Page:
Answering this question requires a bit more discussion and work than I can provide on this page. One of the first steps of any project is to investigate exactly this question. But here are some considerations that we would explore together if you are interested. I detail them below.
The most important consideration is this: you should only develop custom tools and languages for that part of your software that is unique to your business, that drives your unique position in the market. It is crucial that your tools are as effective as they can be for this part of your software. Everything else should be treated as commodities, and you should rely on off-the-shelf tools and frameworks as much as possible. To make this concrete: unless you are Amazon or Netflix, then computing infrastructure, deployment tools and databases are not something you want to develop specifically for company. However, if your USP is algorithms for digital therapeutics, then a domain specific language that helps you express this algorithms as effectively as possible is a great investment (see chapter 6 in this paper).
Here are some more thoughts on when a domain is suitable for "domain-expert programming" with DSLs:
A Suitable Domain
Richness and VarietyIs the domain suitably deep, does it have enough intricacies and variety? Is it timeless to some degree, will it still be relevant five years from now? Are there people who are experts in the domain, who have spent half a life understanding it? Is there a rich vocabulary and specific notations? Would non-trivial analyses be helpful to users?
Boilerplate and FanoutSome software platforms require a lot of boilerplate code to use them correctly. In other cases, lots of derived artifacts — such as documentation, design diagrams or coverage reports — are necessary to comply with a particular process. Both cases are excellent opportunities to describe things once, at a suitable level of abstraction, and then automatically generate code and documents.
Platform IndependenceAnother driver for DSLs (and subsequent code generation) is the need to run the same domain logic on different platforms. Either in parallel (e.g., server and phone) or over time (e.g., your systems' functionalities lives longer than the technology of the day), and you don't want to reverse-engineer things over and over again.
A Suitable Business Model
A Medium-term OutlookA DSL is not rocket science, but it is an asset that will pay itself back over time. How long the amortization takes depends primarily on the increase in efficiency you gain from using the DSL vs. the investment for its development. But if your business focuses only on the current quarter then it's hard to make DSLs work.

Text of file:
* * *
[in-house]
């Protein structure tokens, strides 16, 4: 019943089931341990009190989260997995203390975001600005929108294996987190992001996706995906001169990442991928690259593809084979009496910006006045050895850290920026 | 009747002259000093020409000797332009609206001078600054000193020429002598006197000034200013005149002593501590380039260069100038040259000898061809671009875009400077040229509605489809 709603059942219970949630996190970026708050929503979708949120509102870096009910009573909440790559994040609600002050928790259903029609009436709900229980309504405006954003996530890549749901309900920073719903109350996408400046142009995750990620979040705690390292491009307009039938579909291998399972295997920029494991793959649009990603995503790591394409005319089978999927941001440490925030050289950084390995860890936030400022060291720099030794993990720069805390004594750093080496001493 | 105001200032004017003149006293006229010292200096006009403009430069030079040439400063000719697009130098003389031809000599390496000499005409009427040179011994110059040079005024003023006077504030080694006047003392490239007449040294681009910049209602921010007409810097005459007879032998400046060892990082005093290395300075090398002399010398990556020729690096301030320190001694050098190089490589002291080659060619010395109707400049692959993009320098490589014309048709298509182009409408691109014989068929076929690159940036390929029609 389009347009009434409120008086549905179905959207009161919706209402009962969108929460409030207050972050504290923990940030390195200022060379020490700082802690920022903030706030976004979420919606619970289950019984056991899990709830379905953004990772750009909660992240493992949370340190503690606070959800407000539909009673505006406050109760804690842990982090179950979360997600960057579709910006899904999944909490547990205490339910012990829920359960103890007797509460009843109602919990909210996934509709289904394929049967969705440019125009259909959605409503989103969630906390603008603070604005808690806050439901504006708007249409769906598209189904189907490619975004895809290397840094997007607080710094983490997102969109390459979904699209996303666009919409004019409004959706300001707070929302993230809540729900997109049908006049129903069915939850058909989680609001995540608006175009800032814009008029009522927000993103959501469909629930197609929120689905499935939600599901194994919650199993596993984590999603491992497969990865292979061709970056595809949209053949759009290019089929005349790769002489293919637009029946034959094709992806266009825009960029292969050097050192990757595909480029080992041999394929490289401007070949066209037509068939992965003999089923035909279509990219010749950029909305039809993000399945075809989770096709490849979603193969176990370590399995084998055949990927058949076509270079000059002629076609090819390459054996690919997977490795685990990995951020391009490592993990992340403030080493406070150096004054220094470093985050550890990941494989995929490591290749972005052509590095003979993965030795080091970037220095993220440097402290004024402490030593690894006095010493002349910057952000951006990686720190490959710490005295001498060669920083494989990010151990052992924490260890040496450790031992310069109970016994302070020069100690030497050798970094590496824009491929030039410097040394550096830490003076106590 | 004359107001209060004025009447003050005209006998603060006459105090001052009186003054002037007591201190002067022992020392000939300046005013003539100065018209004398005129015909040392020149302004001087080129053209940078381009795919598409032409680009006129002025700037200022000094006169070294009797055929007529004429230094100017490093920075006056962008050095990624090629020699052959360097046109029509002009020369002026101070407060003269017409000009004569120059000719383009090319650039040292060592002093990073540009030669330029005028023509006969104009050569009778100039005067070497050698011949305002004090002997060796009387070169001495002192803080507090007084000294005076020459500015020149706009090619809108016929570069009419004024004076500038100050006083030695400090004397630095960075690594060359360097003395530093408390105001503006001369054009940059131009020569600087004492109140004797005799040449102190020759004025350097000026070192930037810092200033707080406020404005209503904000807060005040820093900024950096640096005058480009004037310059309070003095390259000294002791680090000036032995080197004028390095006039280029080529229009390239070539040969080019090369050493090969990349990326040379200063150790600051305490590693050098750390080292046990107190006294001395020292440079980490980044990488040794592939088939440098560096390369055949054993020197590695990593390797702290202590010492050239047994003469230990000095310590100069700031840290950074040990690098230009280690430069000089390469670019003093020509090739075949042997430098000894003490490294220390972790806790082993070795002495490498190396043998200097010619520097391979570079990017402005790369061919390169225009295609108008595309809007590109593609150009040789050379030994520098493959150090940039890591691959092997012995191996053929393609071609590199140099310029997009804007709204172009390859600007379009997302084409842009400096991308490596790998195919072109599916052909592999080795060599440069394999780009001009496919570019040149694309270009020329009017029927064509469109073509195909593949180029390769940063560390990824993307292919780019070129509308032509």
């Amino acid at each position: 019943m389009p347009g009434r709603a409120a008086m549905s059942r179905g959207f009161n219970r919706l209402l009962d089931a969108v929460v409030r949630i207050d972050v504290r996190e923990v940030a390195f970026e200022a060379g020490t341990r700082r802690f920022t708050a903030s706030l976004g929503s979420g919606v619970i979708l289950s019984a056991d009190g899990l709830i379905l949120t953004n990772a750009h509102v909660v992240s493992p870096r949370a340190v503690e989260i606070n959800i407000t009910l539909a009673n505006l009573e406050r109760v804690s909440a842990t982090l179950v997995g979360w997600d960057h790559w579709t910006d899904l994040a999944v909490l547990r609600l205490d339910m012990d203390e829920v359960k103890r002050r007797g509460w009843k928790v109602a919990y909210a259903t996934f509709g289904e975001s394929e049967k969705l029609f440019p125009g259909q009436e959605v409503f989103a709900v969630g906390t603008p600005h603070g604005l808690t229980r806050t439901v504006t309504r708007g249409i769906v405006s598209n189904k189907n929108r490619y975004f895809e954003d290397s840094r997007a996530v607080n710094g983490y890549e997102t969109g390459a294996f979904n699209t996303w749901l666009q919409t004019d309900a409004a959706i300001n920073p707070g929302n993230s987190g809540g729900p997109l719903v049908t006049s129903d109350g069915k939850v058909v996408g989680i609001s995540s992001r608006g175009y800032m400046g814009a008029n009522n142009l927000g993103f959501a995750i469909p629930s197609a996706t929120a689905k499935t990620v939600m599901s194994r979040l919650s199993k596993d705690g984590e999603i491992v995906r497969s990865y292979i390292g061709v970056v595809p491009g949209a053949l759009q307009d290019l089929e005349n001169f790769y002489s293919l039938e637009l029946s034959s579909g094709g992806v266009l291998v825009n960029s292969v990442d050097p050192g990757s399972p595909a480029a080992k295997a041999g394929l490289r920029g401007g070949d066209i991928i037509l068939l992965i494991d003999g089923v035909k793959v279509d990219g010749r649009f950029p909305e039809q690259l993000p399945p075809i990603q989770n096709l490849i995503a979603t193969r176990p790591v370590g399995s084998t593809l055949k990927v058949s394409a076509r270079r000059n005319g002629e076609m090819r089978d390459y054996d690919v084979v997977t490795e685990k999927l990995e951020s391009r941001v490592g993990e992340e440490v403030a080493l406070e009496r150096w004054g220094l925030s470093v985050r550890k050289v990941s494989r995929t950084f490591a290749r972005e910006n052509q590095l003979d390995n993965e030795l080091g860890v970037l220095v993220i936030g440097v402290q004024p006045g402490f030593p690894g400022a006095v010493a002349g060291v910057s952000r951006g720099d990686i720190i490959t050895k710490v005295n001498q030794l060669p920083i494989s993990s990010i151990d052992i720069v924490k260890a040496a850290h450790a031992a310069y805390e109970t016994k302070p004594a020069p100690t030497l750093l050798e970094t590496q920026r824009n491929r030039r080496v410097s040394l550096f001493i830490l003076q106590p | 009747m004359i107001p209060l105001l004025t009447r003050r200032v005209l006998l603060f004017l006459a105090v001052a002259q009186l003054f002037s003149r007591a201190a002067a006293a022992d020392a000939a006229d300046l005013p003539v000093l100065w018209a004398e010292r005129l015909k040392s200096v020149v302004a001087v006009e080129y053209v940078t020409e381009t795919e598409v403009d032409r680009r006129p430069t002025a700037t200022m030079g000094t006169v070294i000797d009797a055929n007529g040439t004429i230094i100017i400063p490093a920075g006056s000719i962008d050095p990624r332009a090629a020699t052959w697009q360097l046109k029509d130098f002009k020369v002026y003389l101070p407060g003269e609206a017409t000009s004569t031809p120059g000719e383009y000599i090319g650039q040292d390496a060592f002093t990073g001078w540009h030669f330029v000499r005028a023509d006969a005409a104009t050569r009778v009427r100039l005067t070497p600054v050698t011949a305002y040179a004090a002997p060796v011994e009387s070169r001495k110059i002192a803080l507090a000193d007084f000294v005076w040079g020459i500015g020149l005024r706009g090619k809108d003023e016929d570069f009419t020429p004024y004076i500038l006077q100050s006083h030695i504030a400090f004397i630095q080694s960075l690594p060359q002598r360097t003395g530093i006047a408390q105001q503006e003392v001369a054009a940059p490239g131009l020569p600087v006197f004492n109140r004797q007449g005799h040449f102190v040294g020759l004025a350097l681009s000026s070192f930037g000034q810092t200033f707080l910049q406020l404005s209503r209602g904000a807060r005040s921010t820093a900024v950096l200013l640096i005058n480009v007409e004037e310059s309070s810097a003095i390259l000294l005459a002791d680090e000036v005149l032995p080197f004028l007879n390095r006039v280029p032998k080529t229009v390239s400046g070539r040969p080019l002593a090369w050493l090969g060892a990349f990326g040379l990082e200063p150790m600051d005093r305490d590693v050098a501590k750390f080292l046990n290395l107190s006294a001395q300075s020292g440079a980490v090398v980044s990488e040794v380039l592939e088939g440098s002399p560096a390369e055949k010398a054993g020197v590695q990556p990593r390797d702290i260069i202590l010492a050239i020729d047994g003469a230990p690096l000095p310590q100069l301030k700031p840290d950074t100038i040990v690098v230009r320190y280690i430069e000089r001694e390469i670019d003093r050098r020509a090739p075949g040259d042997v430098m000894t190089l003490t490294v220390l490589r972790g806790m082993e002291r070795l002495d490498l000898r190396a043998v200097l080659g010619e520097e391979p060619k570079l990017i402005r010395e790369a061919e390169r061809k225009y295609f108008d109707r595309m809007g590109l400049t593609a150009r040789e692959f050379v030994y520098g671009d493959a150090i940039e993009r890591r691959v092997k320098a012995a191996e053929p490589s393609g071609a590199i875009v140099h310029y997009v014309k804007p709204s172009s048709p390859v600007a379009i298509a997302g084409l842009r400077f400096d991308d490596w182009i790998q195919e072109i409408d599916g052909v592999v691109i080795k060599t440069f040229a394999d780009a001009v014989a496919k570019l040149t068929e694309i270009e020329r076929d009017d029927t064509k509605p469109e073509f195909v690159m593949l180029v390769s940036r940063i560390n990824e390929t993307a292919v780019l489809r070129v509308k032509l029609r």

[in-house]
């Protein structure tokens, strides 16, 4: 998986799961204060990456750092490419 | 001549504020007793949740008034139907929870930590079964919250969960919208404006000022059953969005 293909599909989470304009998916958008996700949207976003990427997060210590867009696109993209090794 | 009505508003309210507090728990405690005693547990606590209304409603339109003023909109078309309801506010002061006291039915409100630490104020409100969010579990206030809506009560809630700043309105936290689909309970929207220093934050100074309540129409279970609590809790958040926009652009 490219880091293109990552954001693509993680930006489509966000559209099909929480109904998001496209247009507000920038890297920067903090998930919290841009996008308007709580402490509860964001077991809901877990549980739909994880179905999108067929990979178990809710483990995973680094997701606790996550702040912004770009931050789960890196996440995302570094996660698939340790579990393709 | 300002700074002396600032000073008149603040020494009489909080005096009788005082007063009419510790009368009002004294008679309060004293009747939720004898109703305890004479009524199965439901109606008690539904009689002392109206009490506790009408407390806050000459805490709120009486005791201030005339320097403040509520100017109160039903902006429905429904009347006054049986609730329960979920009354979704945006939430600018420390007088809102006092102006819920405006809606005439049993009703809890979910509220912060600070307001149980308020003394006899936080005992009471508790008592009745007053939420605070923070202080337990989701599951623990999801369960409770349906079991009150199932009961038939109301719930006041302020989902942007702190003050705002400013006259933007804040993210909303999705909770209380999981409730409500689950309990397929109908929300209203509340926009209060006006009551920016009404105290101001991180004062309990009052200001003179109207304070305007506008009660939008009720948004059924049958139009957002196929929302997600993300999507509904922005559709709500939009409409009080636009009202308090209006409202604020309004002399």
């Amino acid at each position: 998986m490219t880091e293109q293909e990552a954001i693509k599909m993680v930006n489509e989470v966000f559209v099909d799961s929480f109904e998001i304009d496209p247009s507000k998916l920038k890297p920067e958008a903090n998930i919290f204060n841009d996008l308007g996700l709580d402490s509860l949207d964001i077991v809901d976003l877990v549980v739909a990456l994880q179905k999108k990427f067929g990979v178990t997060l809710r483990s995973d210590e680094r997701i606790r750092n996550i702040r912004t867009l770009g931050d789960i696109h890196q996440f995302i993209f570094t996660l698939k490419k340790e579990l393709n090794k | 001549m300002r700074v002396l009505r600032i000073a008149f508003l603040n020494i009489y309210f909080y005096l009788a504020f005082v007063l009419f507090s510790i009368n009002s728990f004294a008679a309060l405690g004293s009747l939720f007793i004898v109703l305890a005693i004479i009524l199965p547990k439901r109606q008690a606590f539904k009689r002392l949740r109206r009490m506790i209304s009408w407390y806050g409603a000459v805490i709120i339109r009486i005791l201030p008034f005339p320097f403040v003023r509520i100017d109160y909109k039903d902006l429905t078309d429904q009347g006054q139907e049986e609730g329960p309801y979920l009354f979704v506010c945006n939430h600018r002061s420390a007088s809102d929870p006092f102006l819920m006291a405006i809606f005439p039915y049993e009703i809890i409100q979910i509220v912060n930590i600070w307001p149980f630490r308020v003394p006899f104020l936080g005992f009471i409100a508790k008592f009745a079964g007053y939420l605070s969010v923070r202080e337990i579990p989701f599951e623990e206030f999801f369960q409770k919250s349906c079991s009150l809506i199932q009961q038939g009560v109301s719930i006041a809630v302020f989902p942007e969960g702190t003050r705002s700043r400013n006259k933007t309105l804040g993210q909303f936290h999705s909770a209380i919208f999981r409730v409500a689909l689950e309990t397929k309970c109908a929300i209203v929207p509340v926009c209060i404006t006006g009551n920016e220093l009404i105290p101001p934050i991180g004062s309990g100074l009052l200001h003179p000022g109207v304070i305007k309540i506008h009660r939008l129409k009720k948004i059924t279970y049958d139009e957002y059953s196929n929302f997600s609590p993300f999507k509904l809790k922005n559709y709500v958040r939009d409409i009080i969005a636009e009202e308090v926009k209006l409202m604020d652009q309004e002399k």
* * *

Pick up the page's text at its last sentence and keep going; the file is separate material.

Benefit from EffectivenessIf you are a solution provider and sell time, people or effort, then an increased effectiveness of your development effort might not be terribly useful. If you sell products and want to release on a shorter cycle, or if you develop systems internally and want to accelerate your business agility, a DSL can be a great investment.
A Degree of SamenessLike a framework or a library, a DSL embodies a set of abstractions that you use all the time in your work: if each of your products or projects is in a different domain, it is harder to justify the development of a language for any one domain — and you might also not have the deep experience necessary to build a good one. In contrast, if you develop digital therapeutics apps, satellites or payroll software all the time, then investing into making this more efficient is great!
A Suitable Organization
Technical MaturityDeveloping a DSL (and using it at the same time) requires a certain maturity of your software development process: you'll have to manage the requirements for the language, develop it incrementally, ensure quality and regularly release it to your users. If you and your teams struggle with build automation or unit testing, developing a DSL might be a step too far. On the other hand, if you have done platform- or framework-based development in the past, a DSL is a logical next step.
Willingness and Ability to ChangeA DSL moves the "threshold of formalization" back in the development process, from software developers to domain experts. This is probably a significant change in your process. It requires people to change, to learn new skills and to go through some a period of reduced productivity as they learn the new approach. The technical developers have to learn how to develop languages and runtimes. Both skills that are not too widespread. Everybody needs to be on board to harvest the benefits of the approach.
... or continue Reading:
How to adopt a DSL?